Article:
A bipartisan proposal to reform federal milk subsidies drew support from a leading dairy farmers group on Monday after it was announced that participation in a component milk supply-control program would be optional. However, another large group, which represents the interests of milk processors as well as producers, remains opposed to the measure.
Ranking Democrat on the House Agriculture Committee, Rep. Collin Peterson, developed the plan to better protect dairy farmers from another crisis like the one suffered during the hard economic times of 2009 when feed costs increased sharply and milk prices fell. As a result, hundreds of dairy operations were shuttered.
Originally, Peterson wanted limits on how much milk farmers could produce when the price of milk minus the cost of milk production (a function of feed costs) sunk to a certain level. His new plan, introduced with co-author Mike Simpson (R-Idaho) last Friday, is a compromise for farmers who’ve voiced concerns about letting the federal government constrain their business. The right answer, they say, is less government intervention in dairy operations.
After several months of public comment, Peterson agreed to make the so-called “dairy market stabilization program” voluntary for producers. However, participation in the program will be mandatory for farmers hoping to qualify for federal insurance on their milk “crop”. The insurance program would require farmers to pay premiums that would allow them to collect more generous government payouts in lean times. If milk producers choose not to participate, they would get a much smaller subsidy.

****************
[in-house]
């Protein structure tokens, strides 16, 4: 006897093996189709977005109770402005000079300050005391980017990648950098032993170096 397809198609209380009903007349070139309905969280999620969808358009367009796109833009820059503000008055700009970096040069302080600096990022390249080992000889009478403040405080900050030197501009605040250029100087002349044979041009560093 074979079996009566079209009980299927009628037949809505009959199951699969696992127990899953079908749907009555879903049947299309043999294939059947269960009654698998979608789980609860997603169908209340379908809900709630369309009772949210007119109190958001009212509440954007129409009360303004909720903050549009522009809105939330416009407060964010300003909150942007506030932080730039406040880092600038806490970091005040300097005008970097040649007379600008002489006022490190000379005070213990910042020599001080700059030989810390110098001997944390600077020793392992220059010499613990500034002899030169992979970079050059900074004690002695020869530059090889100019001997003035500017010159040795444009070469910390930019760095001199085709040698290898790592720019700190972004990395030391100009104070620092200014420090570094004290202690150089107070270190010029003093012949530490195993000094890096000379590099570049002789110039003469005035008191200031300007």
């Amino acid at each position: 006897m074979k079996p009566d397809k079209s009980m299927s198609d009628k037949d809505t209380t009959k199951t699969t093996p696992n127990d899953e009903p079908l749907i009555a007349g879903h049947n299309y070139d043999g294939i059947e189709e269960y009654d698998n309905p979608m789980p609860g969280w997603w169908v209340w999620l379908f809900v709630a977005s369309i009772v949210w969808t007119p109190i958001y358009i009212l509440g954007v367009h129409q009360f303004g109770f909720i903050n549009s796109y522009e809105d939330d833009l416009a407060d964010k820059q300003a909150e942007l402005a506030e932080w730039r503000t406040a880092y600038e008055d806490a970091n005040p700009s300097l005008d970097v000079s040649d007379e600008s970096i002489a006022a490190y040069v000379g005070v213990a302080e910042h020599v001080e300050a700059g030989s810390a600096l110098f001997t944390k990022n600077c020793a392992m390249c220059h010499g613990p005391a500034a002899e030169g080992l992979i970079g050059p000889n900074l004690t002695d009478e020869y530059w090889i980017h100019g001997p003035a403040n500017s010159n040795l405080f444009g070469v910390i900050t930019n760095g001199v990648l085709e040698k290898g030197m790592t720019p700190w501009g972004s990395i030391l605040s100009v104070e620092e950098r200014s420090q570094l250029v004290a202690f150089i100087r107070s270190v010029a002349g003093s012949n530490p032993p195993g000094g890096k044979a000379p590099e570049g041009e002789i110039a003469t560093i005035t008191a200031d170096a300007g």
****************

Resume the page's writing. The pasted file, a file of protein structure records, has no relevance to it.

The nonpartisan Congressional Budget Office says the measure will save the federal government $167 million over the next five years. That is, only if at least 60 percent of dairy farmers in the country sign up and agree to supply controls.
National Milk Producers Federation president Jerry Kozak called the bill “good policy as well as good politics.” The federation will be encouraging its members to lobby their congressional representatives to co-sponsor the bill, he says.
On the other side of the coin, the International Dairy Foods Association said it remains opposed to any form of supply management, but would support better risk management options, such as the above mentioned insurance program but without any strings attached.
“IDFA opposes milk pricing regulations that would increase the already significant regulatory burden on processors, put more pressure on declining milk sales, and increase costs for consumers, as well as many government nutrition and feeding programs that are already stretched to serve Americans who are struggling to feed their families,” reads a recent IDFA press release.
House Agriculture Committee Chairman Frank Lucas (R-Okla.) says he will not support a dairy reform package in advance of the 2012 Farm Bill unless all sides are in agreement. For this reason alone, the bill’s prospects are uncertain.
The stakes are high, as the dairy industry is a $110 billion a year revenue generator for the U.S. economy. California remains the top dairy producing state.